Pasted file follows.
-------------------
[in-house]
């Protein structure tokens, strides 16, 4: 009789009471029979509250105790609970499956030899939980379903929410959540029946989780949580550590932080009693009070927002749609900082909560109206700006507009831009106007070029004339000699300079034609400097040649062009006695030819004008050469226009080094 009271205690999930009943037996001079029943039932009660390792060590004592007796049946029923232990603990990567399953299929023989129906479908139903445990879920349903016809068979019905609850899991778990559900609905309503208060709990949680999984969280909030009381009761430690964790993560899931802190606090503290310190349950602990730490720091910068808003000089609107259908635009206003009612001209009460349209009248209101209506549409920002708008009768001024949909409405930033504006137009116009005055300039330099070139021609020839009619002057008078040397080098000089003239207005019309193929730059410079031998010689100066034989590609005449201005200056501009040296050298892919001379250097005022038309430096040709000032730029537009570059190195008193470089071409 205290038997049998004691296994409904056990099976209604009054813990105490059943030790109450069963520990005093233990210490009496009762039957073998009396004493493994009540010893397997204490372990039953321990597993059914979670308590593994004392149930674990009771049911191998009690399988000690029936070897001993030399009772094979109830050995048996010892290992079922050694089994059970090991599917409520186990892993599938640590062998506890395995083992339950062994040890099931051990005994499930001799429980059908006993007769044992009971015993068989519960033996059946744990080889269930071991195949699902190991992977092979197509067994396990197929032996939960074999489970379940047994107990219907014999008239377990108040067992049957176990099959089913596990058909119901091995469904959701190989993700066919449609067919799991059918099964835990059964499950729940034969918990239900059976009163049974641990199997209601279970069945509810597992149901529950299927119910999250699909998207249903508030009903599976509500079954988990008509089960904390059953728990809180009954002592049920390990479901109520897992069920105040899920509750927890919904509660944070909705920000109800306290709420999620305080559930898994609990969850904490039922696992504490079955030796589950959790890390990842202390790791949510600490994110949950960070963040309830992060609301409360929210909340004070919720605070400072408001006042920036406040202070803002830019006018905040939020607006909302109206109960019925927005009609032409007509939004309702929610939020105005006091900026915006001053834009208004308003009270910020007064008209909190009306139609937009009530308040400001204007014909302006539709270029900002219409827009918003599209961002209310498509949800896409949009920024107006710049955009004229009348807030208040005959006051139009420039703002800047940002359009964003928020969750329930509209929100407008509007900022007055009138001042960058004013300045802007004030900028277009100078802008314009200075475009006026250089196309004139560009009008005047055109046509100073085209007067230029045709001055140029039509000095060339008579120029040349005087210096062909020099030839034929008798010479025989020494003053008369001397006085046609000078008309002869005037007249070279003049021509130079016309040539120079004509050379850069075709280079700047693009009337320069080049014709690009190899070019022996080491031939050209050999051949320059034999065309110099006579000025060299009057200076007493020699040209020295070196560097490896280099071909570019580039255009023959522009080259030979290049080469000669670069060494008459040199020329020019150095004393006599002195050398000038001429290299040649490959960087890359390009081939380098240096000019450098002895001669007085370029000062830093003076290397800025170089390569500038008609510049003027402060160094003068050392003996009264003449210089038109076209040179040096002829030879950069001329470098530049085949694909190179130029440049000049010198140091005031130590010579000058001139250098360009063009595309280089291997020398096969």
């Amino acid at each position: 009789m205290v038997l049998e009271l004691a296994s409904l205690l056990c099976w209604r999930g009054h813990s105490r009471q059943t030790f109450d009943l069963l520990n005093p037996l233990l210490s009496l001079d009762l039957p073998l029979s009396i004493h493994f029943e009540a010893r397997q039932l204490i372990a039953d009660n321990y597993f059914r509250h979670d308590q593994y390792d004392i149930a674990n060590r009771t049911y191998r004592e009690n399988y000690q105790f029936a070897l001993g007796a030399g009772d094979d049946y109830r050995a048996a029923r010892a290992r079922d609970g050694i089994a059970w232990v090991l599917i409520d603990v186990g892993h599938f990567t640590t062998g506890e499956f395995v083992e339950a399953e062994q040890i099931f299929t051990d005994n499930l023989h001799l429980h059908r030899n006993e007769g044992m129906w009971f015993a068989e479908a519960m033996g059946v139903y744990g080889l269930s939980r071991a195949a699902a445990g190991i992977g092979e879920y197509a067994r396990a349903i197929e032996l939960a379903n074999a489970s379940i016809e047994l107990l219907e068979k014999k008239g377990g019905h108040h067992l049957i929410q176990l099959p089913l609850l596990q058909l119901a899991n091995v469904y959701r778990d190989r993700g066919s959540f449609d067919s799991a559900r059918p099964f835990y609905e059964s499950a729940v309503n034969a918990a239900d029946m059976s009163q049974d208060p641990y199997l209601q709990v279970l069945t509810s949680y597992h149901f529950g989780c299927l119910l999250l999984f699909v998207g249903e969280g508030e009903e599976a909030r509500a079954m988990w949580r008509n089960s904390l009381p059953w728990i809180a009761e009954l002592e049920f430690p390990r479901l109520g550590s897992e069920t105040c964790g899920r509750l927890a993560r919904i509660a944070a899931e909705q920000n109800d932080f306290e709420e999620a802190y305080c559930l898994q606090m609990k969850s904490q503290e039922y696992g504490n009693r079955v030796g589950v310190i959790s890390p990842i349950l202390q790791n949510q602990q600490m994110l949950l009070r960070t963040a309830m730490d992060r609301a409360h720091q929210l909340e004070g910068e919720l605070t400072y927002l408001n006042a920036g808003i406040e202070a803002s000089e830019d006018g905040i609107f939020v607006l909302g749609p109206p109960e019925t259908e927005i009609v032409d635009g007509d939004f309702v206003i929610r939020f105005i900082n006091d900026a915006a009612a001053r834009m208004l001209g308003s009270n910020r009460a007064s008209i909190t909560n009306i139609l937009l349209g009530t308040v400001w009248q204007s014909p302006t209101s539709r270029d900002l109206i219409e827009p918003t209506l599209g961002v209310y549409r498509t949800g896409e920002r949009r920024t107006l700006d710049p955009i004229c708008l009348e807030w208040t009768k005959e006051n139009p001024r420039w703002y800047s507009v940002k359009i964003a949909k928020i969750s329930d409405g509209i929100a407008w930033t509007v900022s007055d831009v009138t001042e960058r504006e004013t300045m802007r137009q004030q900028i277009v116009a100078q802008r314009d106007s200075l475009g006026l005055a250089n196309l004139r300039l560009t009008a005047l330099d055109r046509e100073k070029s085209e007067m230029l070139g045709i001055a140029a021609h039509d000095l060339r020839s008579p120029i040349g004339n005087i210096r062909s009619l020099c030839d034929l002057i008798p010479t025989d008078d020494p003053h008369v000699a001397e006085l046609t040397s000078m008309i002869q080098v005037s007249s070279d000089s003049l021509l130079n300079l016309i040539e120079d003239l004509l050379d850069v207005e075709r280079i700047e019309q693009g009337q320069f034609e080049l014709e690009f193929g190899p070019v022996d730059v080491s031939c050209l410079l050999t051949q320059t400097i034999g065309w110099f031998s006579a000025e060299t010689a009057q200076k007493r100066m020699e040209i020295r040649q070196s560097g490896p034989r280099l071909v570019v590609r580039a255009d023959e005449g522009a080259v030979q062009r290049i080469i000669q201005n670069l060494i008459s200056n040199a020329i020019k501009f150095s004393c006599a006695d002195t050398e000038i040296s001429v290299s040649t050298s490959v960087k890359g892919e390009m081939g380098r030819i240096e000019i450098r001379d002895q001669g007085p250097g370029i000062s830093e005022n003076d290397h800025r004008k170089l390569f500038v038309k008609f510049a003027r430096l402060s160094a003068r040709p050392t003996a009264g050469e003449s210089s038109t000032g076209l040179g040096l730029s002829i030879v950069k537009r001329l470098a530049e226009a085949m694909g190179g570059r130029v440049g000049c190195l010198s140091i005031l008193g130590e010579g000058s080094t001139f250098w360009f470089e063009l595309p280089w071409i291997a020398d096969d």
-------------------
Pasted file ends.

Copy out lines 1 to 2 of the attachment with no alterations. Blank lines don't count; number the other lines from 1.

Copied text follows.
[in-house]
């Protein structure tokens, strides 16, 4: 009789009471029979509250105790609970499956030899939980379903929410959540029946989780949580550590932080009693009070927002749609900082909560109206700006507009831009106007070029004339000699300079034609400097040649062009006695030819004008050469226009080094 009271205690999930009943037996001079029943039932009660390792060590004592007796049946029923232990603990990567399953299929023989129906479908139903445990879920349903016809068979019905609850899991778990559900609905309503208060709990949680999984969280909030009381009761430690964790993560899931802190606090503290310190349950602990730490720091910068808003000089609107259908635009206003009612001209009460349209009248209101209506549409920002708008009768001024949909409405930033504006137009116009005055300039330099070139021609020839009619002057008078040397080098000089003239207005019309193929730059410079031998010689100066034989590609005449201005200056501009040296050298892919001379250097005022038309430096040709000032730029537009570059190195008193470089071409 205290038997049998004691296994409904056990099976209604009054813990105490059943030790109450069963520990005093233990210490009496009762039957073998009396004493493994009540010893397997204490372990039953321990597993059914979670308590593994004392149930674990009771049911191998009690399988000690029936070897001993030399009772094979109830050995048996010892290992079922050694089994059970090991599917409520186990892993599938640590062998506890395995083992339950062994040890099931051990005994499930001799429980059908006993007769044992009971015993068989519960033996059946744990080889269930071991195949699902190991992977092979197509067994396990197929032996939960074999489970379940047994107990219907014999008239377990108040067992049957176990099959089913596990058909119901091995469904959701190989993700066919449609067919799991059918099964835990059964499950729940034969918990239900059976009163049974641990199997209601279970069945509810597992149901529950299927119910999250699909998207249903508030009903599976509500079954988990008509089960904390059953728990809180009954002592049920390990479901109520897992069920105040899920509750927890919904509660944070909705920000109800306290709420999620305080559930898994609990969850904490039922696992504490079955030796589950959790890390990842202390790791949510600490994110949950960070963040309830992060609301409360929210909340004070919720605070400072408001006042920036406040202070803002830019006018905040939020607006909302109206109960019925927005009609032409007509939004309702929610939020105005006091900026915006001053834009208004308003009270910020007064008209909190009306139609937009009530308040400001204007014909302006539709270029900002219409827009918003599209961002209310498509949800896409949009920024107006710049955009004229009348807030208040005959006051139009420039703002800047940002359009964003928020969750329930509209929100407008509007900022007055009138001042960058004013300045802007004030900028277009100078802008314009200075475009006026250089196309004139560009009008005047055109046509100073085209007067230029045709001055140029039509000095060339008579120029040349005087210096062909020099030839034929008798010479025989020494003053008369001397006085046609000078008309002869005037007249070279003049021509130079016309040539120079004509050379850069075709280079700047693009009337320069080049014709690009190899070019022996080491031939050209050999051949320059034999065309110099006579000025060299009057200076007493020699040209020295070196560097490896280099071909570019580039255009023959522009080259030979290049080469000669670069060494008459040199020329020019150095004393006599002195050398000038001429290299040649490959960087890359390009081939380098240096000019450098002895001669007085370029000062830093003076290397800025170089390569500038008609510049003027402060160094003068050392003996009264003449210089038109076209040179040096002829030879950069001329470098530049085949694909190179130029440049000049010198140091005031130590010579000058001139250098360009063009595309280089291997020398096969």